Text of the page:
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Critical Issues in School Reform

 

S T O R I E S  O F  P U B L I C  E N G A G E M E N T
Baltimoreans United in Leadership Development (B.U.I.L.D.)

I. About the Program | II. On-Line Activities | III. Viewer Activities | IV. Resources


III. VIEWER ACTIVITIES

A Viewers' Workshop

The following workshop is designed for educators or others interested in viewing the video as the start of an ongoing, in-depth discussion about public engagement in their school or community, but the outline can readily be adapted to your particular situation. (For example, parts 1 and 2 can be used to structure a more general conversation about the video.)

The workshop takes between one and a half and two hours, including the 30-minute video.

Part 1: Preparing to Watch the Video (15-20 minutes)

Before viewing the video, invite participants to discuss a few of the following questions:

  • What does public engagement mean to you?
  • What is the appropriate role of "outsiders"?
  • What role does tension play in creating an energy for action? How can it help? How might it hinder?
  • When are different types of action - adversarial, consensus-based, gradual - appropriate? When can adversarial actions help move communities?

Part 2: Watching the Video (30 minutes)

Ask participants to consider the following questions as they watch the video. Make clear that these questions will be discussed after the video.

  • What elements of engagement did you see there?
  • What did you think was most powerful?
  • What concerns did it raise for you?
  • Do parents have power? When?

Part 3: Discussing the Issues Raised in the Video (45-60 minutes)

The purpose of this discussion is to gain a deeper understanding of the work of B.U.I.L.D. and the issues it raises about public engagement. It offers a way to begin a conversation about the implications of this work in your own school or community.

Ensuring a Good Conversation:
A Few Basic Groundrules
  • Identify a facilitator and a timekeeper.
  • Set norms for the discussion. Be sure all participantshave an opportunity to understand and agree to these norms. They may want to add others.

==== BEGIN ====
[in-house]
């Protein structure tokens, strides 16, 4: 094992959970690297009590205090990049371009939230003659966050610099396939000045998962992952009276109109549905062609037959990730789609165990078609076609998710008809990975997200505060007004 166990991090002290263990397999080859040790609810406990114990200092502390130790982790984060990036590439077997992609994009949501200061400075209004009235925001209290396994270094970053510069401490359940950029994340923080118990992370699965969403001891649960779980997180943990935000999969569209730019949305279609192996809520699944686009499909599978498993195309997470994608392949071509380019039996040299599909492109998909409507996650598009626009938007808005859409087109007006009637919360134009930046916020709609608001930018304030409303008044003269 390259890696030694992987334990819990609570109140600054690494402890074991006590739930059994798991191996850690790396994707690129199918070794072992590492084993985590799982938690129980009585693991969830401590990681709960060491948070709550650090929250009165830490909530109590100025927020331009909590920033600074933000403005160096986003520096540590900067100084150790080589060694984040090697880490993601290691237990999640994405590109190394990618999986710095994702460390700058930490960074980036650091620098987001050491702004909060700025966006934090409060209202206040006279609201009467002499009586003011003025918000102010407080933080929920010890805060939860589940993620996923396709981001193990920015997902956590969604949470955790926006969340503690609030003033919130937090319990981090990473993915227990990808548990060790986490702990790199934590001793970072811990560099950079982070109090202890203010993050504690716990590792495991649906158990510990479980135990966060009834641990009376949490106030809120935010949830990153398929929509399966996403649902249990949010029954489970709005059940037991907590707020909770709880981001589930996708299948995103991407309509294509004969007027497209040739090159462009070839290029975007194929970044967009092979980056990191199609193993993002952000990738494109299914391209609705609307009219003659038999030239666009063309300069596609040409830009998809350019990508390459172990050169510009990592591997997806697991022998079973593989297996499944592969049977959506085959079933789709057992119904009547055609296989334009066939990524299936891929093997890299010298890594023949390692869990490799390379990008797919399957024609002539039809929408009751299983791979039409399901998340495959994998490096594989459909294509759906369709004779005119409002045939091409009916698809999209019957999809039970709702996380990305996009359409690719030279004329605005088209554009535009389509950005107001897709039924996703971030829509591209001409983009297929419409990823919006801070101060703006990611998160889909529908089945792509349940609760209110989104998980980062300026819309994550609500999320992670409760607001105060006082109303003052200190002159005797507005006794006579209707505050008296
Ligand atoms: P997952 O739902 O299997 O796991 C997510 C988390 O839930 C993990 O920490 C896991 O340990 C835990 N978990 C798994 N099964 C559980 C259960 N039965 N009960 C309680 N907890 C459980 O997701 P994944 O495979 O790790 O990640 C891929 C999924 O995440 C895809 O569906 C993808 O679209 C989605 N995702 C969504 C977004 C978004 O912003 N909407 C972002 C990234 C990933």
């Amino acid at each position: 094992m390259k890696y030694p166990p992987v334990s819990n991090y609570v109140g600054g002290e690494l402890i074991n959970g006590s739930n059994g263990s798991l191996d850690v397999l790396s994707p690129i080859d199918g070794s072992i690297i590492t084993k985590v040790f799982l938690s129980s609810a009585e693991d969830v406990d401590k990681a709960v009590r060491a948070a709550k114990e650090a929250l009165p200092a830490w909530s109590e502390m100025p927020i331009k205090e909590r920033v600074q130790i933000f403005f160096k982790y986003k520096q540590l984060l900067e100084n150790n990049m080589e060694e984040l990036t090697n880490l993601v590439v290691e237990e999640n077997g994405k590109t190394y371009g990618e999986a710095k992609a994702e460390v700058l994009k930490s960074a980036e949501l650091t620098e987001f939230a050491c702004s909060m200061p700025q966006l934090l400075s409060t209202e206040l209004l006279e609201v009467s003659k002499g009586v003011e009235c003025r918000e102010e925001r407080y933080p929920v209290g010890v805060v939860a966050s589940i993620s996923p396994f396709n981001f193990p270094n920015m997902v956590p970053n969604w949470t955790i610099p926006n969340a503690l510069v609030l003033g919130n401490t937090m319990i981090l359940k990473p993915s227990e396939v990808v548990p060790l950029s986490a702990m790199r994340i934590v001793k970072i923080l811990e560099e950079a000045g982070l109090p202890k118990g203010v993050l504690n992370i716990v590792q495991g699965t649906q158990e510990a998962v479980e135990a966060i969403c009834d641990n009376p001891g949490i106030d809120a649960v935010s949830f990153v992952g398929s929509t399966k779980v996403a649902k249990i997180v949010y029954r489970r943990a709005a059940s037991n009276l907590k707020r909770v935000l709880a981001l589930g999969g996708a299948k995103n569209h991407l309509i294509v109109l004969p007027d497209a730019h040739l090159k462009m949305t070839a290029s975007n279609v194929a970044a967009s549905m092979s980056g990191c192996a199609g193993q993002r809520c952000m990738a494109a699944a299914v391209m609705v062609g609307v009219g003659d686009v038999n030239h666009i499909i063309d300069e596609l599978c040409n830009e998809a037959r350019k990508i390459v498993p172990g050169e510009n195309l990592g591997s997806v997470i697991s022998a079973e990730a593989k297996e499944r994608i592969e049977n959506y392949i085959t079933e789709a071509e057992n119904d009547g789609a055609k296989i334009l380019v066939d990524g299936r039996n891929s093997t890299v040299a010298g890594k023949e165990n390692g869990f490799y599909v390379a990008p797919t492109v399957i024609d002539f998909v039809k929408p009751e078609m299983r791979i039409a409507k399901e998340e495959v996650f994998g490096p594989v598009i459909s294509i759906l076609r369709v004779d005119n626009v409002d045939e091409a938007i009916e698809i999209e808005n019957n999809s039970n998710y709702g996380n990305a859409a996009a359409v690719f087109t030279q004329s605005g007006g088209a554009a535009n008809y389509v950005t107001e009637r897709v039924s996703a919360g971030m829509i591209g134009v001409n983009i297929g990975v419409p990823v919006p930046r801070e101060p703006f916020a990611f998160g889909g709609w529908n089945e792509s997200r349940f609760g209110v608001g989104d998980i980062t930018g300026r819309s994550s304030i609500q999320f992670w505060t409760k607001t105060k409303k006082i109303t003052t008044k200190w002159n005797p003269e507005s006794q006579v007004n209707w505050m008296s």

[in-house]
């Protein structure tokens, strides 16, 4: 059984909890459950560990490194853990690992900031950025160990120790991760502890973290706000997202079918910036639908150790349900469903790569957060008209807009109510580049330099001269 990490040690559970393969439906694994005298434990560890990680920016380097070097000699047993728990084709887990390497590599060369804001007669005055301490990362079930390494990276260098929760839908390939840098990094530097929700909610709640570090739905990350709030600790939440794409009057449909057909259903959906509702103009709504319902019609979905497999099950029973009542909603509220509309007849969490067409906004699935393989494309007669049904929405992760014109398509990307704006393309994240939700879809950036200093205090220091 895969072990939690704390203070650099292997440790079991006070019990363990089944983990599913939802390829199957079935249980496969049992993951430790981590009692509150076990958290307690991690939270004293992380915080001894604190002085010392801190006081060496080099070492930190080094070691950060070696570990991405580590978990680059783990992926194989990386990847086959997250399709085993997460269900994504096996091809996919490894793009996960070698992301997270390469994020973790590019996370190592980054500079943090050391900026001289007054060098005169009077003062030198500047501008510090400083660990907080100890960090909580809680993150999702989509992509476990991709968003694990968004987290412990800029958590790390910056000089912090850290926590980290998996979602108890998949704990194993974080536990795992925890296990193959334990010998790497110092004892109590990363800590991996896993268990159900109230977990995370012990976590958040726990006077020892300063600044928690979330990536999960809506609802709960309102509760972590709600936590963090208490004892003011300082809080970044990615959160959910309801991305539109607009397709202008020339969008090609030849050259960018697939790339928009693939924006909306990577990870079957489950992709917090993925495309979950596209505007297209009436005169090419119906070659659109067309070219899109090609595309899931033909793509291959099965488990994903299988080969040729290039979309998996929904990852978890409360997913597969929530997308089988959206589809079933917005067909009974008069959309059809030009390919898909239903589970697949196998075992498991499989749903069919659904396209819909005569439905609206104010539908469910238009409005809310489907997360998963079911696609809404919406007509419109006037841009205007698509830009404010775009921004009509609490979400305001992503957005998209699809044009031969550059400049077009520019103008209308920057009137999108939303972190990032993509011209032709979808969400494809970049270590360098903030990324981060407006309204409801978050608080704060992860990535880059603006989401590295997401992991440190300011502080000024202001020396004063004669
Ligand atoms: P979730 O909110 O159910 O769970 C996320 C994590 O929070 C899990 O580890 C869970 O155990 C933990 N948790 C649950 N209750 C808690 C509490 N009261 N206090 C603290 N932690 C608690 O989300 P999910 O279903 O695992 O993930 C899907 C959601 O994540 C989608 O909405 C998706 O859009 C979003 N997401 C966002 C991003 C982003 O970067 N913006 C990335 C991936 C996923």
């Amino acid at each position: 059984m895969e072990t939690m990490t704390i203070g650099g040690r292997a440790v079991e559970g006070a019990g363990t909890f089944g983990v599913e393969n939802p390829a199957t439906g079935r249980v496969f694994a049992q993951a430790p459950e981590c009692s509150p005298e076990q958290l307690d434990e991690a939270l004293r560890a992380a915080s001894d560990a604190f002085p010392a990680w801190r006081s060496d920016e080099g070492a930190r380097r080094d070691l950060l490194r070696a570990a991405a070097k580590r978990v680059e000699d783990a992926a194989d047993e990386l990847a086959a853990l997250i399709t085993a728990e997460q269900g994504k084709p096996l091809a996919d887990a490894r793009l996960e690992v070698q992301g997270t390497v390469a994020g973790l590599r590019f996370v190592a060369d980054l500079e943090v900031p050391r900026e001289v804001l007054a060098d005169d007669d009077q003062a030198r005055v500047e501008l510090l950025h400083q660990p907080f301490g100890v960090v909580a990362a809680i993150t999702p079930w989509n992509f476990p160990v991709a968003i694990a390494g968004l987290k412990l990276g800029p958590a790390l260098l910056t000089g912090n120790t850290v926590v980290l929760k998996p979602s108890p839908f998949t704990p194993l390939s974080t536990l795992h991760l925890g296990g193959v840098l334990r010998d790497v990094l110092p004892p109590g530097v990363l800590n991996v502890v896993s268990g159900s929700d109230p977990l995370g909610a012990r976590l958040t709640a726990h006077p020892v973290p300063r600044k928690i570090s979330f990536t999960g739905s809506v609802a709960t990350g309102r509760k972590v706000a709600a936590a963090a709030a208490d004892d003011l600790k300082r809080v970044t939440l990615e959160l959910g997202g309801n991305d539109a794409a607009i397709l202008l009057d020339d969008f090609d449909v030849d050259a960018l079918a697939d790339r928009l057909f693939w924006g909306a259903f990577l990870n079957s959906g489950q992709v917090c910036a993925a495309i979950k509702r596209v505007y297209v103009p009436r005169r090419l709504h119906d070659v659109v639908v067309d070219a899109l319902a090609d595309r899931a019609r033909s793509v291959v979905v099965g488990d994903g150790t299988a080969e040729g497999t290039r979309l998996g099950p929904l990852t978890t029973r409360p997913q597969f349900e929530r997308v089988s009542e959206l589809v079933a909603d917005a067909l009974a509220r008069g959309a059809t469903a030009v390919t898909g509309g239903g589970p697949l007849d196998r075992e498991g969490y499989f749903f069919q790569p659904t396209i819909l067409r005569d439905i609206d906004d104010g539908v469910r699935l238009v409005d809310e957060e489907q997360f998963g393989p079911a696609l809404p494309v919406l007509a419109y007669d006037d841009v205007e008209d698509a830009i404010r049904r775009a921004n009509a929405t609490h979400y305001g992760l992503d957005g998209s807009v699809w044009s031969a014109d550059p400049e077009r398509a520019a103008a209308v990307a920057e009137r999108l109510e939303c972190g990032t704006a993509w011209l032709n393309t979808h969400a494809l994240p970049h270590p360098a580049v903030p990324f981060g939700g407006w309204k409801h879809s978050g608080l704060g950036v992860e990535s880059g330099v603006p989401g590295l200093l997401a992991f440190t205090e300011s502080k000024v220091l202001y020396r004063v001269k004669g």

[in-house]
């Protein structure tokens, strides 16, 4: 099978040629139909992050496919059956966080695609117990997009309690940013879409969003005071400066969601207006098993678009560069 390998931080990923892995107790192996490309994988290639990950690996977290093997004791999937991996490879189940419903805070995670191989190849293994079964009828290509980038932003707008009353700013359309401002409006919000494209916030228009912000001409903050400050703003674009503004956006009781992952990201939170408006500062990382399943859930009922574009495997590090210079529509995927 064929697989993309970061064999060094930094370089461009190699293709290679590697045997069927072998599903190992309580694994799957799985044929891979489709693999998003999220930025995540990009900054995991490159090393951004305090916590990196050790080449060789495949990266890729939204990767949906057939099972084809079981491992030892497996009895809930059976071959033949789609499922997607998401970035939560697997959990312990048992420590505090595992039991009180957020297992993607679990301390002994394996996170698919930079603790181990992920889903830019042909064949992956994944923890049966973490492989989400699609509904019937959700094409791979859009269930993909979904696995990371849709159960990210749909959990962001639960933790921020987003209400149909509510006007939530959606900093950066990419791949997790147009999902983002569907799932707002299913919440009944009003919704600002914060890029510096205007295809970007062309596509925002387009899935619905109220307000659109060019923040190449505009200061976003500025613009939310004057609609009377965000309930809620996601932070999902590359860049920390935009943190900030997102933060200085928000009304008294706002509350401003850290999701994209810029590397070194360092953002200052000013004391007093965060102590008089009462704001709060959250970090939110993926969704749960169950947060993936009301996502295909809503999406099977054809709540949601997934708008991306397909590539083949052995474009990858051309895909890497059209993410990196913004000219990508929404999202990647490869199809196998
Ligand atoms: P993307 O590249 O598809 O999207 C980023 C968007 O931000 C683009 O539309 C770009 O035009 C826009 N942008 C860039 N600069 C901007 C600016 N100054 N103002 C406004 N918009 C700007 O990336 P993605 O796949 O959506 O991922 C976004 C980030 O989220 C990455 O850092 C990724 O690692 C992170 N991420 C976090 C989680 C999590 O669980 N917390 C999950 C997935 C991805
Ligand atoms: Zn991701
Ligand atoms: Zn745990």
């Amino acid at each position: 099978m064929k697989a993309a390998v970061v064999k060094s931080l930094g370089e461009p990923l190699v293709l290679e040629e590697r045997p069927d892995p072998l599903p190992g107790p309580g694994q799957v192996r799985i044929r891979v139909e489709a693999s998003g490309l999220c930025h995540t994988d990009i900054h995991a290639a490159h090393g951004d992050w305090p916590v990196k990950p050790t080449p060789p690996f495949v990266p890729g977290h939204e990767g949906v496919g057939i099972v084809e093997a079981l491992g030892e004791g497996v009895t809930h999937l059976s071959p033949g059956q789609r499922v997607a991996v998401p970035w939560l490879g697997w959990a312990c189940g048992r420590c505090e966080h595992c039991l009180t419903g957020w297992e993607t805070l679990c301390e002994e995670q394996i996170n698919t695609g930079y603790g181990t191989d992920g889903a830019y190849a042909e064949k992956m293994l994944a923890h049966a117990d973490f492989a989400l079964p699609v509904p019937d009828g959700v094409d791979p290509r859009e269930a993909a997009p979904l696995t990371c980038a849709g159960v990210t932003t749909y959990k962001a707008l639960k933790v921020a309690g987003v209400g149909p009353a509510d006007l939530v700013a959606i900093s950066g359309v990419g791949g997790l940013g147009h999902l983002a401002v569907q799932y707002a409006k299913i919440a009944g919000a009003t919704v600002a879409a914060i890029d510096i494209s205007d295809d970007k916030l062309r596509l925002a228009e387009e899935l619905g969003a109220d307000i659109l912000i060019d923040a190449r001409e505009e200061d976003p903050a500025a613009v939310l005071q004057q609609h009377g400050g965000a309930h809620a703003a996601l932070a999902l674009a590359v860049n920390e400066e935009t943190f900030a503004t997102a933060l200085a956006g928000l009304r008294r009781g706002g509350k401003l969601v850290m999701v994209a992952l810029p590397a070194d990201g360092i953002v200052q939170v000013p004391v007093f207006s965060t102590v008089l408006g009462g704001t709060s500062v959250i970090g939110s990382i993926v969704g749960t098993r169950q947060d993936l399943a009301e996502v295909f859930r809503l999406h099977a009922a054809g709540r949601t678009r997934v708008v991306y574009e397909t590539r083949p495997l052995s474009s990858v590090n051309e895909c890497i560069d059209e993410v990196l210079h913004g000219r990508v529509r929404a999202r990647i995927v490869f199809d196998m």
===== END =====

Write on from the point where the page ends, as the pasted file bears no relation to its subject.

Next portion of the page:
• Focus on the video and the discussion in it. Refer to specific examples from the video in your discussion.
  • Build on what others say.
  • Listen carefully and do not "step on" one another's talk.
  • Converse -- no need to raise your hand, but don't interrupt either.
  • Expose and challenge your own assumptions.
  • Watch your airtime.

Present or elicit several focus questions for the discussion. Here are some suggestions.

  • What excites you about the story of B.U.I.L.D.?
  • What did you see happening that you hadn't thought was possible?
  • How could you reach out to schools and community-based organizations more effectively to improve achievement?
  • Who has the power: Parents? Community? The district?
  • How could you get more school people to see the advantage(s) of bringing in community voices?
  • How could you get more superintendents to believe that, by sharing decision making, they actually gain the power of constituencies rather than losing face?
  • Is the question of "power" more difficult in urban districts?
  • Did watching this video change your definition of public engagement? How?
  • What is "community-asset mapping"? How is it done? Why would you do it?
  • Which of the following characteristics of successful public engagement initiatives (based on research by the Annenberg Institute) did you see in B.U.I.L.D.?

  • -- inclusive, in-depth dialogue
    -- dedication to real improvement in schools
    -- commitment to creating dynamic partnerships
    -- working to find common ground
    -- candor and mutual trust

An On-going Dialogue about Public Education in Your Community

Public schools are crucial to the sustained vitality of American democracy, and a supportive and involved public is crucial to the survival of public schools. For many, an ongoing and open discussion about their public schools is an important first step toward greater involvement and action on behalf of children and public education. Such a dialogue enables everyone to share their views, find common ground, and ultimately work toward the kind of community consensus that is a vital part of American democracy.

Study Circles Resource Center (SCRC), a program of the Topsfield Foundation based in Pomfret, Connecticut, helps local communities organize and conduct meaningful conversations on difficult issues, including race, diversity, social justice, education, and community revitalization. For information about forming a Study Circle or to request technical assistance for a community initiative, contact SCRC at 860-928-2616.


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